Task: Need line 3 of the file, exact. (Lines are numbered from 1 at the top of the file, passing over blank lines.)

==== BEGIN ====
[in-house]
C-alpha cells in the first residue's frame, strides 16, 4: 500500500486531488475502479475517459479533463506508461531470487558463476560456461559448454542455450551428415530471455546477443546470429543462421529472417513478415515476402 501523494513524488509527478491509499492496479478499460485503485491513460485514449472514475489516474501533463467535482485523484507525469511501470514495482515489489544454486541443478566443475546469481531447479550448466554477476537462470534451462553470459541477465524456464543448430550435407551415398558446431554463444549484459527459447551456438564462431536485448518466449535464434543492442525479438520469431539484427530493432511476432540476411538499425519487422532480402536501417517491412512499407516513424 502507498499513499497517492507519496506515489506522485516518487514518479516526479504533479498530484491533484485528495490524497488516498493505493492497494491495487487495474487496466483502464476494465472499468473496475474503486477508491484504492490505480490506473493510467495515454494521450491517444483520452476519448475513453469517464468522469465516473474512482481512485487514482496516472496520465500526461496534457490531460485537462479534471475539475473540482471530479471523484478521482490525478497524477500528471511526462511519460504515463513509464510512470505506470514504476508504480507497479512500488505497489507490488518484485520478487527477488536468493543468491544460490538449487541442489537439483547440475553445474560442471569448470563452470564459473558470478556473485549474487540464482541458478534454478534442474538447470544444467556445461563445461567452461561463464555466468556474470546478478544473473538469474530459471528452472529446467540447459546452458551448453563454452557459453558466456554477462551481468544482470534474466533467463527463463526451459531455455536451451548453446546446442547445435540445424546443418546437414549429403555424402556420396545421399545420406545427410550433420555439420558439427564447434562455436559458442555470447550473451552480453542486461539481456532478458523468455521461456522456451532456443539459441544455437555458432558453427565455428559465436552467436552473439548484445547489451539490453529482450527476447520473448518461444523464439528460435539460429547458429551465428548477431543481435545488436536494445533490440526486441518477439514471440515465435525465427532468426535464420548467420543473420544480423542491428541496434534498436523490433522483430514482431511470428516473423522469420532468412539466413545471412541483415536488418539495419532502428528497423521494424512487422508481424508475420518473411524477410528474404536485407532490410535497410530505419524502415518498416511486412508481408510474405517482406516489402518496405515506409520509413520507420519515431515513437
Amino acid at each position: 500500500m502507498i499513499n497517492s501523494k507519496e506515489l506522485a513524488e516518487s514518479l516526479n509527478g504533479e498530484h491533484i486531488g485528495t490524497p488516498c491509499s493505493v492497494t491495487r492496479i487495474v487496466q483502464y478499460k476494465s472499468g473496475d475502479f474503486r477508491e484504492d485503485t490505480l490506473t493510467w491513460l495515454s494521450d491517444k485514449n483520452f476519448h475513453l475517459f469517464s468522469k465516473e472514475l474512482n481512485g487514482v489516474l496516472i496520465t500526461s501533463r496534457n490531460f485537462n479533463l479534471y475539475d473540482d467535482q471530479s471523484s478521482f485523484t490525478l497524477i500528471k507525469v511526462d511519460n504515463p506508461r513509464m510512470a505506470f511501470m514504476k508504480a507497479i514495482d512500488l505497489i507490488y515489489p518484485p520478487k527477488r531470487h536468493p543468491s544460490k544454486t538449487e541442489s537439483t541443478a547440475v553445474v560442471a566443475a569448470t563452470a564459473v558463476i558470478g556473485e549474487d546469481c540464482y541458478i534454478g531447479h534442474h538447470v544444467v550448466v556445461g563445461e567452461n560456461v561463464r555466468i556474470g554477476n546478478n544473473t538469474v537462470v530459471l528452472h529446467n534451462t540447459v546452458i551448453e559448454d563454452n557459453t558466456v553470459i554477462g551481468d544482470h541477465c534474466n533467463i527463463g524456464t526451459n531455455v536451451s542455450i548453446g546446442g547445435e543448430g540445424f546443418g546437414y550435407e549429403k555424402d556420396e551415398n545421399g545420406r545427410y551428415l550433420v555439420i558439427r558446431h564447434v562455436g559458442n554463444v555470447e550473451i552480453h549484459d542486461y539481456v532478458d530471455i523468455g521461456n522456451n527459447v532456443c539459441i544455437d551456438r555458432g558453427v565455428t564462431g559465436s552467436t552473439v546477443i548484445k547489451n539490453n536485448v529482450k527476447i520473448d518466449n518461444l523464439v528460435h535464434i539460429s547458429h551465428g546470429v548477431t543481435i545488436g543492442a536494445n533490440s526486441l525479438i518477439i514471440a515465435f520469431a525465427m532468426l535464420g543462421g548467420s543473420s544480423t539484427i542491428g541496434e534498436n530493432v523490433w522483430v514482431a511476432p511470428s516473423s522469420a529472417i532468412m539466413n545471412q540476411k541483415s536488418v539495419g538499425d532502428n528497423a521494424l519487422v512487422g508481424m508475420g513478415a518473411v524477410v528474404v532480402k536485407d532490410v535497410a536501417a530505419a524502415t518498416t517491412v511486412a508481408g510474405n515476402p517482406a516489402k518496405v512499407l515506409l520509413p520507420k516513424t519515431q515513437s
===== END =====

Amino acid at each position: 500500500m502507498i499513499n497517492s501523494k507519496e506515489l506522485a513524488e516518487s514518479l516526479n509527478g504533479e498530484h491533484i486531488g485528495t490524497p488516498c491509499s493505493v492497494t491495487r492496479i487495474v487496466q483502464y478499460k476494465s472499468g473496475d475502479f474503486r477508491e484504492d485503485t490505480l490506473t493510467w491513460l495515454s494521450d491517444k485514449n483520452f476519448h475513453l475517459f469517464s468522469k465516473e472514475l474512482n481512485g487514482v489516474l496516472i496520465t500526461s501533463r496534457n490531460f485537462n479533463l479534471y475539475d473540482d467535482q471530479s471523484s478521482f485523484t490525478l497524477i500528471k507525469v511526462d511519460n504515463p506508461r513509464m510512470a505506470f511501470m514504476k508504480a507497479i514495482d512500488l505497489i507490488y515489489p518484485p520478487k527477488r531470487h536468493p543468491s544460490k544454486t538449487e541442489s537439483t541443478a547440475v553445474v560442471a566443475a569448470t563452470a564459473v558463476i558470478g556473485e549474487d546469481c540464482y541458478i534454478g531447479h534442474h538447470v544444467v550448466v556445461g563445461e567452461n560456461v561463464r555466468i556474470g554477476n546478478n544473473t538469474v537462470v530459471l528452472h529446467n534451462t540447459v546452458i551448453e559448454d563454452n557459453t558466456v553470459i554477462g551481468d544482470h541477465c534474466n533467463i527463463g524456464t526451459n531455455v536451451s542455450i548453446g546446442g547445435e543448430g540445424f546443418g546437414y550435407e549429403k555424402d556420396e551415398n545421399g545420406r545427410y551428415l550433420v555439420i558439427r558446431h564447434v562455436g559458442n554463444v555470447e550473451i552480453h549484459d542486461y539481456v532478458d530471455i523468455g521461456n522456451n527459447v532456443c539459441i544455437d551456438r555458432g558453427v565455428t564462431g559465436s552467436t552473439v546477443i548484445k547489451n539490453n536485448v529482450k527476447i520473448d518466449n518461444l523464439v528460435h535464434i539460429s547458429h551465428g546470429v548477431t543481435i545488436g543492442a536494445n533490440s526486441l525479438i518477439i514471440a515465435f520469431a525465427m532468426l535464420g543462421g548467420s543473420s544480423t539484427i542491428g541496434e534498436n530493432v523490433w522483430v514482431a511476432p511470428s516473423s522469420a529472417i532468412m539466413n545471412q540476411k541483415s536488418v539495419g538499425d532502428n528497423a521494424l519487422v512487422g508481424m508475420g513478415a518473411v524477410v528474404v532480402k536485407d532490410v535497410a536501417a530505419a524502415t518498416t517491412v511486412a508481408g510474405n515476402p517482406a516489402k518496405v512499407l515506409l520509413p520507420k516513424t519515431q515513437s